Agent Pendergast has Pendergast/Corrie, Pendergast/Diogenes, Pendergast/D'Agosta, Pendergast/Constance...
Alice and the Mad Hatter in Alice in Wonderland. The original book is for children, but some adaptations and sequels gave their relationship romantic traits. Naturally, Alice/Hatter is now the most desired ship.
And at Disneyland, two of the costumed actors who play them are actually in a relationship, and therefore the Disney incarnations have a pretty big following on sites like Deviantart as well.
One of the oldest examples of this is shown in the Portuguese/Spanish (its authorship is disputed) medieval romance Amadis Of Gaul. Except that in this case it's not so much Fan-Preferred Couple as King Preferred Couple. To further elaborate: the hero Amadis is inextricably faithful to the princess Oriana. During one of his quests, however, one lady Briolanja falls desperately in love with him, and puts him in jail because he refuses to go to bed with her. Apparently the king of Portugal at the time, D. Afonso, really liked Briolanja and wanted her to have a happy ending, so he himself ordered the book to be changed, and have Amadis get hitched with Briolanja (with Oriana's permission, otherwise he'd die... it's a long story). This is retconned in later editions of the book, where the "author"/compiler himself narrates this version of the story, but immediately says afterwards something along the lines of "but this is just the king's whim and not what really happened". And then goes on with the "original" version. It's bizarre.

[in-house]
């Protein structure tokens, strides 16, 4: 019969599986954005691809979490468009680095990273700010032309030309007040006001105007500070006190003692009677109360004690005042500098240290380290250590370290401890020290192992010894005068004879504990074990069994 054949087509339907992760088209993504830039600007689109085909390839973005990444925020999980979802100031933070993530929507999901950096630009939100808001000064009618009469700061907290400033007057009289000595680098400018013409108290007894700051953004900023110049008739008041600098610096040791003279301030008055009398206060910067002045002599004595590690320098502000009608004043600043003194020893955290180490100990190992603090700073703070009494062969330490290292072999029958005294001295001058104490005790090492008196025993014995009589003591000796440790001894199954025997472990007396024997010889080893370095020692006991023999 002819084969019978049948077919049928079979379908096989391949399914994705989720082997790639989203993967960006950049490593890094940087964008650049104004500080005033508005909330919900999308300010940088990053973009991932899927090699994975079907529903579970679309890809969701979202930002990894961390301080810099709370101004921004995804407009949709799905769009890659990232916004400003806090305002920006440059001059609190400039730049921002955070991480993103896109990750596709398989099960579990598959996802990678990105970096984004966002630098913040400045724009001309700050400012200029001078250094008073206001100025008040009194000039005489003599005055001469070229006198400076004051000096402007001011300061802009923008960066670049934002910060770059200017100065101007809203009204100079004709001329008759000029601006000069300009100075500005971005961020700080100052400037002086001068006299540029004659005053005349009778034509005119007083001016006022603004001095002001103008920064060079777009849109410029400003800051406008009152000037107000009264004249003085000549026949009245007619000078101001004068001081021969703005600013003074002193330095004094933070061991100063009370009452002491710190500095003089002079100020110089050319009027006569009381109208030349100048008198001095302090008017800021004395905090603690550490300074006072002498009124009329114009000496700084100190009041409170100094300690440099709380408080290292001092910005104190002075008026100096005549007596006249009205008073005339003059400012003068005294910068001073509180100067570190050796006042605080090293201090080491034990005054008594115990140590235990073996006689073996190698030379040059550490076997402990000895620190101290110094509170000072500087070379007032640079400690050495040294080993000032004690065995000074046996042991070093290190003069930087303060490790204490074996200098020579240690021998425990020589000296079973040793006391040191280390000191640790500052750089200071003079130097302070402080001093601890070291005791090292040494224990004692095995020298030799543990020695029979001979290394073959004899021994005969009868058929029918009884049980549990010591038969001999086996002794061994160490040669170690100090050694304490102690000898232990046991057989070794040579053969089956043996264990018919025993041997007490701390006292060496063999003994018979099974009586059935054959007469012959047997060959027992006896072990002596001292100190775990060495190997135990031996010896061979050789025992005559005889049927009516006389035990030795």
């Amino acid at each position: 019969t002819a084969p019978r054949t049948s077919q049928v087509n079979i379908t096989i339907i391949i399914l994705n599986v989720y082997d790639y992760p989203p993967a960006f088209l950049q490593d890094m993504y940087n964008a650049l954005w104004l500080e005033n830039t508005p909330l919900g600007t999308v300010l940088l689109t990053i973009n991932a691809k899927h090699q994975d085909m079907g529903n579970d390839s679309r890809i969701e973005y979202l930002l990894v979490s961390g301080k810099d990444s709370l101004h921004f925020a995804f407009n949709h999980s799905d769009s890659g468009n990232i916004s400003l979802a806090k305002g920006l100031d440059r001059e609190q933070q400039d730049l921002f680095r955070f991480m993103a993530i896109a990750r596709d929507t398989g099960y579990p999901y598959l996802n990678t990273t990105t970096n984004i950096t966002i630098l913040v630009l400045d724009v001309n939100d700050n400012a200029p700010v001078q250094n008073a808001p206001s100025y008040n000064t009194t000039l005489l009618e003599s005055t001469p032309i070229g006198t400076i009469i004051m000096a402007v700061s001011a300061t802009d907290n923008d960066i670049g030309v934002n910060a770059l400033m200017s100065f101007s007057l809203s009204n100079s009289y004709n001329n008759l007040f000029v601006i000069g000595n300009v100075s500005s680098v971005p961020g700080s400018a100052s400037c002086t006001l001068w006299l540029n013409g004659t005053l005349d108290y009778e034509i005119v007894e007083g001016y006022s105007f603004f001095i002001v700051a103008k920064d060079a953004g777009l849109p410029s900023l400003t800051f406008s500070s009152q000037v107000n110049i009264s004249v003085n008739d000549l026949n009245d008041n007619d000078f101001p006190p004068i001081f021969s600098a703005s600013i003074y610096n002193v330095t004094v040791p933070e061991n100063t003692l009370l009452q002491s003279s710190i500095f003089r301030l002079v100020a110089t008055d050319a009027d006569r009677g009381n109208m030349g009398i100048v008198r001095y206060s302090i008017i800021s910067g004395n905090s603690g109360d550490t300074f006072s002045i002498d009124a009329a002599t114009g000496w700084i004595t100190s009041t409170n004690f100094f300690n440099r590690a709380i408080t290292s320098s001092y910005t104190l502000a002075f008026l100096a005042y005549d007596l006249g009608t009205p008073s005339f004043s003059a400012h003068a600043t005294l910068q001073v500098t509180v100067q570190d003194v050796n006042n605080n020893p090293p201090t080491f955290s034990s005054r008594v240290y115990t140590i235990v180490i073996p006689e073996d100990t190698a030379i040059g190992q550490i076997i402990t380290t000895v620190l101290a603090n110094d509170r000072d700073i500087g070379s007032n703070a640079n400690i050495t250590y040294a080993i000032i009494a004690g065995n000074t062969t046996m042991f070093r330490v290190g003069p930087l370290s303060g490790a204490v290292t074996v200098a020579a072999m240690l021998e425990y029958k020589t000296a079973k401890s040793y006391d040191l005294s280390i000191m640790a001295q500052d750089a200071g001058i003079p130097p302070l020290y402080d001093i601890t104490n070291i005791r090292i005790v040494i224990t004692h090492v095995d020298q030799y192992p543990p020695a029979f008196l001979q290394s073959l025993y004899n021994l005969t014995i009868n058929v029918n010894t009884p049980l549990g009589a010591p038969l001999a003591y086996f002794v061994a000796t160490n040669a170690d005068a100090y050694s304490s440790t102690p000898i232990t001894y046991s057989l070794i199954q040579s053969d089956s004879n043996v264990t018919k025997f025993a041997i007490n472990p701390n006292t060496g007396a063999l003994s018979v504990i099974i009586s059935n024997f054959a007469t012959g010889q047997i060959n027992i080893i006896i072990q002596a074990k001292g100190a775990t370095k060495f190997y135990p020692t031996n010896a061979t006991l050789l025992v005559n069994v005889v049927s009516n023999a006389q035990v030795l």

Artemis/Holly in Artemis Fowl has been the Fan Preferred Couple since the very first book. Even when Holly HATED Artemis.
Which takes MayflyDecember Romance to an extreme because not only is Holly very long-lived, but Artemis began the series as a prepubescent child.